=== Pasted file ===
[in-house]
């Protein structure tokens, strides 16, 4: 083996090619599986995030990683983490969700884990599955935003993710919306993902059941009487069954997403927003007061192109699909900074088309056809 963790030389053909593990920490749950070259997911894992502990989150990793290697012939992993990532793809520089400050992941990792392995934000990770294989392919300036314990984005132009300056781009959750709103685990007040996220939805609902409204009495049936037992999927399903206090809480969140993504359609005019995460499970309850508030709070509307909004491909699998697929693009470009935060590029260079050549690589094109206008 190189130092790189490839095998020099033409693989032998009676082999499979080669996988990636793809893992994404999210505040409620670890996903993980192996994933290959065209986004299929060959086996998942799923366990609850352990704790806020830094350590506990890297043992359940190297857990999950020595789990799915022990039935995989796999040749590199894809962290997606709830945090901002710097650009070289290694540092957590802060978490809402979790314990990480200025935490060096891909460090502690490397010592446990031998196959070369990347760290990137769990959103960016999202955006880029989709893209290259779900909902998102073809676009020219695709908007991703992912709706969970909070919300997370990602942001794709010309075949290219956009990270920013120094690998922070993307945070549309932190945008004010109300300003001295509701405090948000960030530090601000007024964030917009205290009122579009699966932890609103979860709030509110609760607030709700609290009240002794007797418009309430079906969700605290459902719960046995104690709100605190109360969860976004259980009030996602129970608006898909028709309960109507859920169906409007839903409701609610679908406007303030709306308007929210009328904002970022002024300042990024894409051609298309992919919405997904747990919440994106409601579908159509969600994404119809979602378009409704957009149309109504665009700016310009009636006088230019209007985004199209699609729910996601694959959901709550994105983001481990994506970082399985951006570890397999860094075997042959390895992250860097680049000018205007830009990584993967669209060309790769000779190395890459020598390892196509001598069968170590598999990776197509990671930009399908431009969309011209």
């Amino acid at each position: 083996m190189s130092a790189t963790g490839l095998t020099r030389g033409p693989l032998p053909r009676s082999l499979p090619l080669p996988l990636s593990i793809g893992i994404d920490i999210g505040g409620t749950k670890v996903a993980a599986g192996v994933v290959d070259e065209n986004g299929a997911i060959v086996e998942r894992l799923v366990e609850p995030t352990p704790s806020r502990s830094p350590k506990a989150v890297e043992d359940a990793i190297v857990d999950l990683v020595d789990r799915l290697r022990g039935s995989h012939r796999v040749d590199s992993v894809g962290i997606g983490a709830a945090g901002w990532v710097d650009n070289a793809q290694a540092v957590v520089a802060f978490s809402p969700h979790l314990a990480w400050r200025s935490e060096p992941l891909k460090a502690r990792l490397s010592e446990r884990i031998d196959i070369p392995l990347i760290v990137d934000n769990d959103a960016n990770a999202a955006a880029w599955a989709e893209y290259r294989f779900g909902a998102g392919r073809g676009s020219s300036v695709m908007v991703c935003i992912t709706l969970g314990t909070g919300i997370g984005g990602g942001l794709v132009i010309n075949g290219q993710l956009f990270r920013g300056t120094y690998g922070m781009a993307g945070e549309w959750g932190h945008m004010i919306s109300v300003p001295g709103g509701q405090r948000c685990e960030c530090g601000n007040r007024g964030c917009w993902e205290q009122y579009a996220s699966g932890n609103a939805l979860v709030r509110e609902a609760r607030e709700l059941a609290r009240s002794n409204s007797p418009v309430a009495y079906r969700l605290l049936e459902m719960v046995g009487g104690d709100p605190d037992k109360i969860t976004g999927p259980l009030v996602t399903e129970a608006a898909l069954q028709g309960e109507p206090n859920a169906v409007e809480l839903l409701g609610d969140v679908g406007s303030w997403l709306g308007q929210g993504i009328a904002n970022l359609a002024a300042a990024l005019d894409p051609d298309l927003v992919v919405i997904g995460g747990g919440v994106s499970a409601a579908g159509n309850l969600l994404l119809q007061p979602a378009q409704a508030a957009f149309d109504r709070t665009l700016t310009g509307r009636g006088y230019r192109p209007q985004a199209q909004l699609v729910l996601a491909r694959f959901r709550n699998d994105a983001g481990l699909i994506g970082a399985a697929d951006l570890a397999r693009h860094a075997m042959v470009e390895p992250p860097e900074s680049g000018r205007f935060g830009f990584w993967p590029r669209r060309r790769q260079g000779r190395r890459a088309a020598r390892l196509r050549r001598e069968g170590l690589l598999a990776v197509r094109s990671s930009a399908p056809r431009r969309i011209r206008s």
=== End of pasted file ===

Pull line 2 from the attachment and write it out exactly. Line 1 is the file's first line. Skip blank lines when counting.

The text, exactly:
């Protein structure tokens, strides 16, 4: 083996090619599986995030990683983490969700884990599955935003993710919306993902059941009487069954997403927003007061192109699909900074088309056809 963790030389053909593990920490749950070259997911894992502990989150990793290697012939992993990532793809520089400050992941990792392995934000990770294989392919300036314990984005132009300056781009959750709103685990007040996220939805609902409204009495049936037992999927399903206090809480969140993504359609005019995460499970309850508030709070509307909004491909699998697929693009470009935060590029260079050549690589094109206008 190189130092790189490839095998020099033409693989032998009676082999499979080669996988990636793809893992994404999210505040409620670890996903993980192996994933290959065209986004299929060959086996998942799923366990609850352990704790806020830094350590506990890297043992359940190297857990999950020595789990799915022990039935995989796999040749590199894809962290997606709830945090901002710097650009070289290694540092957590802060978490809402979790314990990480200025935490060096891909460090502690490397010592446990031998196959070369990347760290990137769990959103960016999202955006880029989709893209290259779900909902998102073809676009020219695709908007991703992912709706969970909070919300997370990602942001794709010309075949290219956009990270920013120094690998922070993307945070549309932190945008004010109300300003001295509701405090948000960030530090601000007024964030917009205290009122579009699966932890609103979860709030509110609760607030709700609290009240002794007797418009309430079906969700605290459902719960046995104690709100605190109360969860976004259980009030996602129970608006898909028709309960109507859920169906409007839903409701609610679908406007303030709306308007929210009328904002970022002024300042990024894409051609298309992919919405997904747990919440994106409601579908159509969600994404119809979602378009409704957009149309109504665009700016310009009636006088230019209007985004199209699609729910996601694959959901709550994105983001481990994506970082399985951006570890397999860094075997042959390895992250860097680049000018205007830009990584993967669209060309790769000779190395890459020598390892196509001598069968170590598999990776197509990671930009399908431009969309011209």